PPP’s Firdous Ashiq Awan Joins PTI

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Published on May 31, 2017 by admin6

Former federal minister and PPP stalwart Firdous Ashiq Awan joined the Pakistan Tehreek-i-Insaf (PTI) on Tuesday.

Awan, along with her husband, was a staunch supporter of the PPP until party Co-chairman Asif Ali Zardari consolidated his control over the party.

It was reported recently that she had been in contact with PTI leaders and it was speculated that she would be changing her allegiance to PTI soon.

Those speculations were confirmed on Tuesday when the PTI tweeted a picture of her meeting with PTI’s senior leadership.

“Firdous Ashiq Awan meets Jahangir Tareen. In a while, she will meet Imran Khan after which she will announce her inclusion into PTI,” a tweet from PTI’s official Twitter account read.

A few hours later, another tweet posted to the PTI account announced her inclusion in the party.

“I welcome Dr Firdous [Awan’s] decision to join the PTI,” Imran Khan was quoted as saying on the page. “Her inclusion in the party will strengthen the PTI in Punjab,” he said.

“I have complete confidence in the PTI leadership,” Dr Firdous was reported to have said.

“I will take up the PTI flag as a party worker and contribute towards the movement to build Pakistan,” she added.

“The party’s supporters will build a new Pakistan,” Awan said.

Dr Firdous Awan: an exception among MNAs

Dr Firdous Ashiq Awan has no political ambitions. The reason why the MNA, elected on a reserved seat by the PML-Q, joined the political caucus in the National Assembly was to promote her health-care agenda.

“I’m not interested in politics. For me, political achievement is a tool which I want to use to mobilise the government for a better system in health care,” said Dr Firdous Awan in an earlier interview with Dawn.

That says a lot about this 36-year-old, who is a graduate of the Fatima Jinnah Medical College, working at an inhuman pace of 19 hours daily.

“I’m crazy about my work. You’ll find me going from one hospital to another, helping patients needing urgent attention.”

Her target after taking her seat in the lower house of parliament is to start and ante and post-natal care programmes for the mother and child. She does not mince words, neither is she apologetic about the reasons for joining politics.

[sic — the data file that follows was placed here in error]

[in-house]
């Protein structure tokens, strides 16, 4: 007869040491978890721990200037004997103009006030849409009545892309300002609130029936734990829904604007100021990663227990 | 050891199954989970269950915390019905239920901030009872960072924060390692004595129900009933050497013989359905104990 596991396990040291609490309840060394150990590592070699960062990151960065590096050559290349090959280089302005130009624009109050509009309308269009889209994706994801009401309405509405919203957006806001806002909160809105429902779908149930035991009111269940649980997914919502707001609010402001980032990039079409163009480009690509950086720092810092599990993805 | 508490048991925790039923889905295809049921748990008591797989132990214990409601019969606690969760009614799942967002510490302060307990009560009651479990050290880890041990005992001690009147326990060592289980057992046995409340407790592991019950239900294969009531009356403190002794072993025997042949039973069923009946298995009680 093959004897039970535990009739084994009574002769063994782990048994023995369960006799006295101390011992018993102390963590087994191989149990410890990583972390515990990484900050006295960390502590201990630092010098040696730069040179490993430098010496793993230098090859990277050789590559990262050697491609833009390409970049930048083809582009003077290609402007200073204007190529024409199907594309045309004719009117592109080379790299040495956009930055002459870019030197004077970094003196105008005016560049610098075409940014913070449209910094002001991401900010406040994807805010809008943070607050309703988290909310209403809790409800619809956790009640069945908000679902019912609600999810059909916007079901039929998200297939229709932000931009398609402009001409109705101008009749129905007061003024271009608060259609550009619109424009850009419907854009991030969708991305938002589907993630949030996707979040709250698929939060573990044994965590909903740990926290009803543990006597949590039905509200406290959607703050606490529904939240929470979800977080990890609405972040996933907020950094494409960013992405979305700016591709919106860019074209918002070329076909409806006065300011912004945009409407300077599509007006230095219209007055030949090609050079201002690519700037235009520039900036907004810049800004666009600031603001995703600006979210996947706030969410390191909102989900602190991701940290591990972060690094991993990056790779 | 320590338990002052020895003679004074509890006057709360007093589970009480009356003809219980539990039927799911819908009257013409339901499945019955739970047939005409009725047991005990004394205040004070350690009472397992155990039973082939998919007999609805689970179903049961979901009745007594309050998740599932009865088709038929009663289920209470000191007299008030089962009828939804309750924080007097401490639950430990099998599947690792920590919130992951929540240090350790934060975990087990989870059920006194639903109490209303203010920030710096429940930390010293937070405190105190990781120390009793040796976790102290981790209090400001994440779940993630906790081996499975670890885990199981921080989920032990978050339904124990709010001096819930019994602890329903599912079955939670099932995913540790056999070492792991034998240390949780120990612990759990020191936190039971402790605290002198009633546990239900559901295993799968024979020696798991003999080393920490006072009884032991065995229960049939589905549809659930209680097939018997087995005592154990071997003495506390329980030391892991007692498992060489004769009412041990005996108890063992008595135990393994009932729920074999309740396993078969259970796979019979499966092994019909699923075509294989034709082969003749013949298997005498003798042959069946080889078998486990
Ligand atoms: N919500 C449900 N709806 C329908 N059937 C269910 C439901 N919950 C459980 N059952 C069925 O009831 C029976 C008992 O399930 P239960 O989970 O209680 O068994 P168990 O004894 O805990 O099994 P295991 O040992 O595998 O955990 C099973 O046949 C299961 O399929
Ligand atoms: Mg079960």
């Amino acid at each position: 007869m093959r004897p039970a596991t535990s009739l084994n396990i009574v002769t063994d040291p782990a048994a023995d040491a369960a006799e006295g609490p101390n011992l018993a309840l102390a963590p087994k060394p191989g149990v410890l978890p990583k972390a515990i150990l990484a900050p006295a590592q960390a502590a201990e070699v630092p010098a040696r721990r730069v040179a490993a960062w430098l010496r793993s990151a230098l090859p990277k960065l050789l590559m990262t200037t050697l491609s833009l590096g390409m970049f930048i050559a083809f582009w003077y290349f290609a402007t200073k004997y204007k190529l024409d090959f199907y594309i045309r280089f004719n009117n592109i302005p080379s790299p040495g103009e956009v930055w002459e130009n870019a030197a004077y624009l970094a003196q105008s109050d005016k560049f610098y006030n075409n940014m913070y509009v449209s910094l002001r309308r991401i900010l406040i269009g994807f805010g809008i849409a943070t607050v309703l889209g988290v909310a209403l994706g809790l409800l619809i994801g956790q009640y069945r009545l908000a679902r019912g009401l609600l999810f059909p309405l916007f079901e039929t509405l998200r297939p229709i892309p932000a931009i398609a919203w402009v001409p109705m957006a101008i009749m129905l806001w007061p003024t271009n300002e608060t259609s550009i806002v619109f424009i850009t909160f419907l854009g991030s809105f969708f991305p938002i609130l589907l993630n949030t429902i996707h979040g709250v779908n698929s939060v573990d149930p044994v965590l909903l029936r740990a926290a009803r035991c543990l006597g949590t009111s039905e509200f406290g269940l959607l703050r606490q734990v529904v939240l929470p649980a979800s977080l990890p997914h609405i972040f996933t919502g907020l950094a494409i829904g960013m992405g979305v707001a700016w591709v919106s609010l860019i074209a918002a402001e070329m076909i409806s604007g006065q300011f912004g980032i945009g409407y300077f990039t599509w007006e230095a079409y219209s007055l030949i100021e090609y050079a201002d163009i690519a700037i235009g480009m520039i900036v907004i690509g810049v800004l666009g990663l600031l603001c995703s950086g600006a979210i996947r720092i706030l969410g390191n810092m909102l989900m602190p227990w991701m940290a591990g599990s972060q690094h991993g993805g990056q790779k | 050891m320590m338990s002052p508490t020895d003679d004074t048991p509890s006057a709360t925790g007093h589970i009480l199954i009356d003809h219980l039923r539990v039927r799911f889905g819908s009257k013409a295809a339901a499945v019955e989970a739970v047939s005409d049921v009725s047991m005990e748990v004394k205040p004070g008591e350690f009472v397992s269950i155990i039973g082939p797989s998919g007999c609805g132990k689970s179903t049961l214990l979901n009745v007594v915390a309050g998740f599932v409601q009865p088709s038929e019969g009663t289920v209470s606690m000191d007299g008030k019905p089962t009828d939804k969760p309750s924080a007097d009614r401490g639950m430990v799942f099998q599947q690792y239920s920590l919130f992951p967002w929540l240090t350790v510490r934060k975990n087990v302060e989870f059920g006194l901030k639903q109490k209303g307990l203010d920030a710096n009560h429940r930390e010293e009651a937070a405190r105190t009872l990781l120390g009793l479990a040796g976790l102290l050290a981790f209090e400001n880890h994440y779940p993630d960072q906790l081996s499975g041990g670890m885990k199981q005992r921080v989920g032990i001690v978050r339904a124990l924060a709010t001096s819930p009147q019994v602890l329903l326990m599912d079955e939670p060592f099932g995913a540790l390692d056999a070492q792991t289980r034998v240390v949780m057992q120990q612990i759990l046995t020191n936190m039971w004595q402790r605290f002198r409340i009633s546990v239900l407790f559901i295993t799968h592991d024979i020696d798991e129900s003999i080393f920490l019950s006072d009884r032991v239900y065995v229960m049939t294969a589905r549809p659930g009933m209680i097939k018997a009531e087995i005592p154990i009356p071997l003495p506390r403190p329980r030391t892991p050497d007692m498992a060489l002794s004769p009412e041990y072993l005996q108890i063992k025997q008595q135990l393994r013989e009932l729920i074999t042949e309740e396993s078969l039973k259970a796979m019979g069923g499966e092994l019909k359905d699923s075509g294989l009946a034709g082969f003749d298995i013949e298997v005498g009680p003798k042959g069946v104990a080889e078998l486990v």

“No matter how dedicated you are, you need to pull strings in this country. That’s why when I was offered a reserved seat, I instantly said yes because my objectives are clear. I know that political influence is necessary for the kind of medical programme I am working on,” admits Dr Awan.

Getting nominated from the PML-Q’s platform is a sure surprise to people who are familiar with Dr Firdous Awan’s family. Her late father, Malik Ashiq Hussain Awan, was a strong supporter of the PPP.

In fact, he was responsible for making Sialkot a powerful constituency of the Pakistan People’s Party. Her brother, Malik Ijaz Husain, a senior executive member of the PPP, was twice given party ticket in the previous two general elections. Not swayed by familial ties, Dr Firdous Awan decided to choose her own independent course, which strengthened her impression of a woman not motivated by politics, but measuring parties by their actions.

“In 1996, the Punjab was badly hit by floods. I had just graduated from the FJ and had also established an organisation — Shade — which gave free medical aid to people. We were working round-the-clock in the worst-hit areas when Nawaz Sharif, the prime minister at that time, approached me,” explains Dr Firdous Awan.

Dr Awan, who was also the house officer at the Ganga Ram Hospital, and her Shade team were spared all the appropriate assistance to help the flood affected victims. It greatly facilitated her work, at the same time made her realise the importance of political influence. “We worked untiringly for consecutive 36 days.” She holds a post-graduate diploma, sponsored by the UN, in hospital administration.

Dr Awan is one of few women to sit in the assembly with an impressive educational and professional record. She is also among a handful of women whose work shows more than her words.

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